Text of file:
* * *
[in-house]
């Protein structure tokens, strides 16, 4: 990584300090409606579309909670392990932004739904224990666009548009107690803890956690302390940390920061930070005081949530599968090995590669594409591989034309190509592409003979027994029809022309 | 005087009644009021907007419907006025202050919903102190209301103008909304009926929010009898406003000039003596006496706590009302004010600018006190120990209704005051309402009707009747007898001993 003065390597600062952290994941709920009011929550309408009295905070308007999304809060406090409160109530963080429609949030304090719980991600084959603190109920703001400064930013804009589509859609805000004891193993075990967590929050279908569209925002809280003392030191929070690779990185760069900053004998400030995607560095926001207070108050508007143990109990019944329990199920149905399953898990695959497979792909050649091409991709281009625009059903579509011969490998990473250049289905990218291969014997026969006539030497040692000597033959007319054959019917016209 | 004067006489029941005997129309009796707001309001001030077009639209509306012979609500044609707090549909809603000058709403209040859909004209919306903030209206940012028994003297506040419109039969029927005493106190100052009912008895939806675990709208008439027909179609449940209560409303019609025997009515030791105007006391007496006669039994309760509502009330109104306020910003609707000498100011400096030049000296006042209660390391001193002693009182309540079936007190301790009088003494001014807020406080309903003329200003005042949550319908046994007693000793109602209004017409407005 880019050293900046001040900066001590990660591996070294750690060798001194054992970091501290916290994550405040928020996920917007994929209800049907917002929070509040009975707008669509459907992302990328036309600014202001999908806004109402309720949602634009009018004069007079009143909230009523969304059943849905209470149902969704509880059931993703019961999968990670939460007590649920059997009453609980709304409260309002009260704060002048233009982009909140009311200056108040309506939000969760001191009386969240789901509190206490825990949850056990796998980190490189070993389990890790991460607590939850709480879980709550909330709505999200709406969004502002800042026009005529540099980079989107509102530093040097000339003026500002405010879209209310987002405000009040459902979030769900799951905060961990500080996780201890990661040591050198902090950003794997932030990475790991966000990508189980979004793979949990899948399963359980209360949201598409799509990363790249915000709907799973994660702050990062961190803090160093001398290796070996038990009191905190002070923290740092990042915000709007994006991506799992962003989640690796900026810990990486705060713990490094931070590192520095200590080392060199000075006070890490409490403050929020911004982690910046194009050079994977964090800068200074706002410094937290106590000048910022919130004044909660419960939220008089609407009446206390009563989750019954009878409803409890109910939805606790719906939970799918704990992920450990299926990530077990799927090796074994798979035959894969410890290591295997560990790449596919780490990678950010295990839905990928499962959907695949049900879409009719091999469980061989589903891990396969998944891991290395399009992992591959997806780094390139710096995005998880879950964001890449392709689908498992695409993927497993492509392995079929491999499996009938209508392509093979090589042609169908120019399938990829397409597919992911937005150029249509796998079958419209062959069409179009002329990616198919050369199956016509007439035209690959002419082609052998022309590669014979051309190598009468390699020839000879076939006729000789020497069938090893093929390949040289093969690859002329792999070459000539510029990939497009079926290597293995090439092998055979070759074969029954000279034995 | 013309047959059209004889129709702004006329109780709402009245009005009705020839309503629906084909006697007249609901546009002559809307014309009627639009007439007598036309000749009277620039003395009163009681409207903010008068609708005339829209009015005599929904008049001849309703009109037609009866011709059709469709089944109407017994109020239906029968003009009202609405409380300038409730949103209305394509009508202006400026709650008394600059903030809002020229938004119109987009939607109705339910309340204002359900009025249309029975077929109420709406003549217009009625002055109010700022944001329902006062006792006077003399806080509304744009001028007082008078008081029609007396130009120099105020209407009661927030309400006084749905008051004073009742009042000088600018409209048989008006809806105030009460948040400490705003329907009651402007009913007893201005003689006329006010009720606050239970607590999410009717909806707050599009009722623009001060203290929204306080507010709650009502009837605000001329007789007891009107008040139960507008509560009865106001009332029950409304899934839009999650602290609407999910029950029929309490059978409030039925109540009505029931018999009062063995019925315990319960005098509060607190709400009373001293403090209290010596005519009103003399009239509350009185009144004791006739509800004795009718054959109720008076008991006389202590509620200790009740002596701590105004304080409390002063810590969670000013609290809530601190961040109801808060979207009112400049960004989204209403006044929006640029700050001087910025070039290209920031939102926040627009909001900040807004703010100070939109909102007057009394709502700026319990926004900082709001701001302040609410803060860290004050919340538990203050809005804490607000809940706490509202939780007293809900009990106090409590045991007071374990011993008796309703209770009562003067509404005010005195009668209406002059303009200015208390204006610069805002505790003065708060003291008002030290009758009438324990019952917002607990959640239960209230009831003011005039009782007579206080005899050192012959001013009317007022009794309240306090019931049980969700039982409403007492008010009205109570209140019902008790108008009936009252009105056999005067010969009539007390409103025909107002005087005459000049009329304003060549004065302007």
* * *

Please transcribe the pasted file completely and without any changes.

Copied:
[in-house]
């Protein structure tokens, strides 16, 4: 990584300090409606579309909670392990932004739904224990666009548009107690803890956690302390940390920061930070005081949530599968090995590669594409591989034309190509592409003979027994029809022309 | 005087009644009021907007419907006025202050919903102190209301103008909304009926929010009898406003000039003596006496706590009302004010600018006190120990209704005051309402009707009747007898001993 003065390597600062952290994941709920009011929550309408009295905070308007999304809060406090409160109530963080429609949030304090719980991600084959603190109920703001400064930013804009589509859609805000004891193993075990967590929050279908569209925002809280003392030191929070690779990185760069900053004998400030995607560095926001207070108050508007143990109990019944329990199920149905399953898990695959497979792909050649091409991709281009625009059903579509011969490998990473250049289905990218291969014997026969006539030497040692000597033959007319054959019917016209 | 004067006489029941005997129309009796707001309001001030077009639209509306012979609500044609707090549909809603000058709403209040859909004209919306903030209206940012028994003297506040419109039969029927005493106190100052009912008895939806675990709208008439027909179609449940209560409303019609025997009515030791105007006391007496006669039994309760509502009330109104306020910003609707000498100011400096030049000296006042209660390391001193002693009182309540079936007190301790009088003494001014807020406080309903003329200003005042949550319908046994007693000793109602209004017409407005 880019050293900046001040900066001590990660591996070294750690060798001194054992970091501290916290994550405040928020996920917007994929209800049907917002929070509040009975707008669509459907992302990328036309600014202001999908806004109402309720949602634009009018004069007079009143909230009523969304059943849905209470149902969704509880059931993703019961999968990670939460007590649920059997009453609980709304409260309002009260704060002048233009982009909140009311200056108040309506939000969760001191009386969240789901509190206490825990949850056990796998980190490189070993389990890790991460607590939850709480879980709550909330709505999200709406969004502002800042026009005529540099980079989107509102530093040097000339003026500002405010879209209310987002405000009040459902979030769900799951905060961990500080996780201890990661040591050198902090950003794997932030990475790991966000990508189980979004793979949990899948399963359980209360949201598409799509990363790249915000709907799973994660702050990062961190803090160093001398290796070996038990009191905190002070923290740092990042915000709007994006991506799992962003989640690796900026810990990486705060713990490094931070590192520095200590080392060199000075006070890490409490403050929020911004982690910046194009050079994977964090800068200074706002410094937290106590000048910022919130004044909660419960939220008089609407009446206390009563989750019954009878409803409890109910939805606790719906939970799918704990992920450990299926990530077990799927090796074994798979035959894969410890290591295997560990790449596919780490990678950010295990839905990928499962959907695949049900879409009719091999469980061989589903891990396969998944891991290395399009992992591959997806780094390139710096995005998880879950964001890449392709689908498992695409993927497993492509392995079929491999499996009938209508392509093979090589042609169908120019399938990829397409597919992911937005150029249509796998079958419209062959069409179009002329990616198919050369199956016509007439035209690959002419082609052998022309590669014979051309190598009468390699020839000879076939006729000789020497069938090893093929390949040289093969690859002329792999070459000539510029990939497009079926290597293995090439092998055979070759074969029954000279034995 | 013309047959059209004889129709702004006329109780709402009245009005009705020839309503629906084909006697007249609901546009002559809307014309009627639009007439007598036309000749009277620039003395009163009681409207903010008068609708005339829209009015005599929904008049001849309703009109037609009866011709059709469709089944109407017994109020239906029968003009009202609405409380300038409730949103209305394509009508202006400026709650008394600059903030809002020229938004119109987009939607109705339910309340204002359900009025249309029975077929109420709406003549217009009625002055109010700022944001329902006062006792006077003399806080509304744009001028007082008078008081029609007396130009120099105020209407009661927030309400006084749905008051004073009742009042000088600018409209048989008006809806105030009460948040400490705003329907009651402007009913007893201005003689006329006010009720606050239970607590999410009717909806707050599009009722623009001060203290929204306080507010709650009502009837605000001329007789007891009107008040139960507008509560009865106001009332029950409304899934839009999650602290609407999910029950029929309490059978409030039925109540009505029931018999009062063995019925315990319960005098509060607190709400009373001293403090209290010596005519009103003399009239509350009185009144004791006739509800004795009718054959109720008076008991006389202590509620200790009740002596701590105004304080409390002063810590969670000013609290809530601190961040109801808060979207009112400049960004989204209403006044929006640029700050001087910025070039290209920031939102926040627009909001900040807004703010100070939109909102007057009394709502700026319990926004900082709001701001302040609410803060860290004050919340538990203050809005804490607000809940706490509202939780007293809900009990106090409590045991007071374990011993008796309703209770009562003067509404005010005195009668209406002059303009200015208390204006610069805002505790003065708060003291008002030290009758009438324990019952917002607990959640239960209230009831003011005039009782007579206080005899050192012959001013009317007022009794309240306090019931049980969700039982409403007492008010009205109570209140019902008790108008009936009252009105056999005067010969009539007390409103025909107002005087005459000049009329304003060549004065302007």